Anderson, L., 1982, “Let X = X,” Big Science, (Warner Brothers, Burbank CA).

    Costello, E., 1977, “Less Than Zero,” My Aim Is True, 2nd ed., (Columbia, New York NY).

    Dylan,B., 1965a, “(Love - 0) /No Limit,” Subterranean Homesick Blues, (Columbia, New York NY).

    Dylan, B., 1965b, “Love - O/No Limit,” Subterranean Homesick Blues, back cover, (Columbia’, New York NY).

    Dylan, B., 1965c, broadcast communication.

    Dylan, B., 1965d, “Just Like Tom Thumb’s Blues,” Highway 61 Revisited, (Columbia, New York NY).

    Dylan, B., 1965e, liner not~s, Highway 61 Revisited, (Columbia, New York NY).

    Dylan, B., 1965f, “Tombstone Blues,” Highway 61 Revisited, (Columbia, New York NY).

    Dylan, B., 1966, “Visions of Johanna,” Blonde on Blonde, (Columbia, New York NY).

    Dylan, B., 1967a, “Sign on the Cross,” Writings and Drawings, (Random House, New York NY).

    Dylan, B., 1967b, “Love Is Just A Four-Letter Word,” Writings and Drawings, (Random House, New York NY).

    Dylan, B., 1974/1993, “Tangled Up In Blue,” The Bootleg Series, vol. 2, (Columbia, New York NY).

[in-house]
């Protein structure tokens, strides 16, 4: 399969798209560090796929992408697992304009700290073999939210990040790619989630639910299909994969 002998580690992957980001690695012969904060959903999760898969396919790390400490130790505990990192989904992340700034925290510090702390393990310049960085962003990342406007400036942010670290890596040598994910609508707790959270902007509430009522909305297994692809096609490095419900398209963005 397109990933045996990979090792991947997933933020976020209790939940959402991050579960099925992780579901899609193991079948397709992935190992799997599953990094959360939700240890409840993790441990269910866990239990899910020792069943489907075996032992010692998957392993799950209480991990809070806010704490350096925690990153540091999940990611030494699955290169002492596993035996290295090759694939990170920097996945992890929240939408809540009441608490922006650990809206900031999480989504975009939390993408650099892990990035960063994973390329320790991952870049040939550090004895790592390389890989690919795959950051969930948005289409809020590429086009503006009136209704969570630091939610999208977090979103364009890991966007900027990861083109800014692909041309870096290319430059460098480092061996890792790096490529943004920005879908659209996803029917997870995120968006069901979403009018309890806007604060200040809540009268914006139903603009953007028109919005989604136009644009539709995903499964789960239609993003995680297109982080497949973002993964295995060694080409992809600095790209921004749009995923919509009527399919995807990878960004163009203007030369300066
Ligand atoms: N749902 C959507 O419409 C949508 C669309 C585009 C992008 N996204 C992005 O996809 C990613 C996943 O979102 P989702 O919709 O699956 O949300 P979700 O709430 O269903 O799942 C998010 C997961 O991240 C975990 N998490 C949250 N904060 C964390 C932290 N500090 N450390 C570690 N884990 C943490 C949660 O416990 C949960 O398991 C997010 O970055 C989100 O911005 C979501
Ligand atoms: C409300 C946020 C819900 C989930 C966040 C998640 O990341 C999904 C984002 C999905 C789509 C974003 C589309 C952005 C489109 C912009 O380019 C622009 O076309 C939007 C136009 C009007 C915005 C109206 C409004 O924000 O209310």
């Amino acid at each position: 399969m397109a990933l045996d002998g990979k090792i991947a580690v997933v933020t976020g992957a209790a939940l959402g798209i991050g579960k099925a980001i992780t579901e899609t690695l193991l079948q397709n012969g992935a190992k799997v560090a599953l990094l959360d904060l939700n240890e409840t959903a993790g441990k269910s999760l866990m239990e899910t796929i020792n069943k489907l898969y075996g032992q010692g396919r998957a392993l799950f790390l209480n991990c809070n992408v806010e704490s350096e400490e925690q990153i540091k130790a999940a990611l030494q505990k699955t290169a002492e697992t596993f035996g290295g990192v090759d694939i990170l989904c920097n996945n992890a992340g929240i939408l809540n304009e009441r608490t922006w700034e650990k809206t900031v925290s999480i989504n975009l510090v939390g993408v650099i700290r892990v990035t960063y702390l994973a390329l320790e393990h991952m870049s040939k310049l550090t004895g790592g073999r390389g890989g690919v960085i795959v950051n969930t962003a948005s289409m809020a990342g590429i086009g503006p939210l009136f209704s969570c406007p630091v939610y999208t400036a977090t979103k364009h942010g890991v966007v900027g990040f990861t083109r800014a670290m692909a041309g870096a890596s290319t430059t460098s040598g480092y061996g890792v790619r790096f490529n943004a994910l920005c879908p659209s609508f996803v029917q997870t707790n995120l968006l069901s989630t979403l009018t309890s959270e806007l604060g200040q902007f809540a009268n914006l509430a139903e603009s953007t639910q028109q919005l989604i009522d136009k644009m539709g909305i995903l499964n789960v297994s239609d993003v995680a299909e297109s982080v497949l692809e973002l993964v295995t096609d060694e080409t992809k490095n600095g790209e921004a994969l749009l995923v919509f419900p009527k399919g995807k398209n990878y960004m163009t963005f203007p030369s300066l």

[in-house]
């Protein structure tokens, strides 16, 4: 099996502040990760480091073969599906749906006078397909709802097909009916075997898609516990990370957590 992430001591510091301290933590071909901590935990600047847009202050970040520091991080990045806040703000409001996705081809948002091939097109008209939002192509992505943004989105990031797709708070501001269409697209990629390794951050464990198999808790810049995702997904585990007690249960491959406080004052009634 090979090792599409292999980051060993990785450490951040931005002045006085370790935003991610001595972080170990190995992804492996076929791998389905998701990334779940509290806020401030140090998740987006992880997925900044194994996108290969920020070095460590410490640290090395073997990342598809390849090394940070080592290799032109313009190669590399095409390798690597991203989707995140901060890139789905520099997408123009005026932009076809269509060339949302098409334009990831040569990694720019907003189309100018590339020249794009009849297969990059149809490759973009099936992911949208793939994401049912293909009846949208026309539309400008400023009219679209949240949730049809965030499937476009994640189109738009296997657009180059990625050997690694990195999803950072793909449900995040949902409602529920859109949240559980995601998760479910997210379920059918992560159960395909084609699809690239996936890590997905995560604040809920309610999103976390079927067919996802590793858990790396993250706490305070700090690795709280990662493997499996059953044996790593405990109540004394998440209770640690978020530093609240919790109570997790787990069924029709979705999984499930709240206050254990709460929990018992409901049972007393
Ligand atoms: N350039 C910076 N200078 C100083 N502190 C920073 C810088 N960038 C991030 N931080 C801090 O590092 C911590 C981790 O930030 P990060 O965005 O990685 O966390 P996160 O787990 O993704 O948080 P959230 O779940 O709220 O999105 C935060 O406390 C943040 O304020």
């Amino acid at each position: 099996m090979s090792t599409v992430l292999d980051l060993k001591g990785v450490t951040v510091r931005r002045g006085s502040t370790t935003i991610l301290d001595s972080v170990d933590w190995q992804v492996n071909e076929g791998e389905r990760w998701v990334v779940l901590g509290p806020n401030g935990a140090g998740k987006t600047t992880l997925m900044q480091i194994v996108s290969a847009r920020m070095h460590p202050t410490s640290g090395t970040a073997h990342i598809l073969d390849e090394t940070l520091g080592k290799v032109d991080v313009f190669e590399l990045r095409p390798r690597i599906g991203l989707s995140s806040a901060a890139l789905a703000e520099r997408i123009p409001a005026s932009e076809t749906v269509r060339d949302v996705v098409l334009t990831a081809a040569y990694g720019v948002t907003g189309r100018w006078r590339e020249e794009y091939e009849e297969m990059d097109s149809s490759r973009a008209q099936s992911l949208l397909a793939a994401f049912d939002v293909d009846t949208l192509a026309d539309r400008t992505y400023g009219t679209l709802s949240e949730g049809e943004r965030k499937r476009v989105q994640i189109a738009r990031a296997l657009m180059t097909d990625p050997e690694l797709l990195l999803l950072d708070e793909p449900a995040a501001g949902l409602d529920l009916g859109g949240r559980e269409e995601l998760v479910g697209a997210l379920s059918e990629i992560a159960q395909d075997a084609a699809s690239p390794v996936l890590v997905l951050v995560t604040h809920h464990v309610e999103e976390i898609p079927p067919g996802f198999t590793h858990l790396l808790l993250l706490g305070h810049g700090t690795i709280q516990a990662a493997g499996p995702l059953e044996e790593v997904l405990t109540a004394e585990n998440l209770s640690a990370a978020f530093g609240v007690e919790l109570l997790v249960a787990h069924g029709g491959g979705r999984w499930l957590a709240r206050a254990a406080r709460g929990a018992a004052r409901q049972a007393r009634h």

Dylan, B., 1975a, “Simple Twist of Fate,” Blood On the Tracks, (Columbia, New York NY).

    Dylan, B., 1975b, “Tangled Up In Blue,” Blood On the Tracks, (Columbia, New York NY).

    Dylan, B., 1978,” ,” Street Legal, (Columbia, New York NY).

    Dylan, B., 1984, “Tangled Up In Blue,” Real Live, (Columbia, New York NY).

    Mottram, E., 1965, William Burroughs: The Algebra of Need.

    Whitfield-Strong, 196?, “Just My Imagination,” as reviewed in R. Stones, 1978, Some Girls, (Atlantic, New York NY).

  • Miz Shoes

    Welcome to My Life, Tattoo

    I got new ink on Saturday, much to the distress of some of my friends. “It’s your freakin’ ARM, not a t-shirt” was one of the comments, along with the suggestion that if I needed the reminder, then, well, that’s what the album is for.

    And so it is. But this is more than just a reminder, it is my own personal pop-up timer. When the day arrives that I can no longer read it and understand what it means, that’s the day to put me down. I do not want to live out the end of my life like my mother: a delicate little eggshell whose mind is the yolk which has been blown out.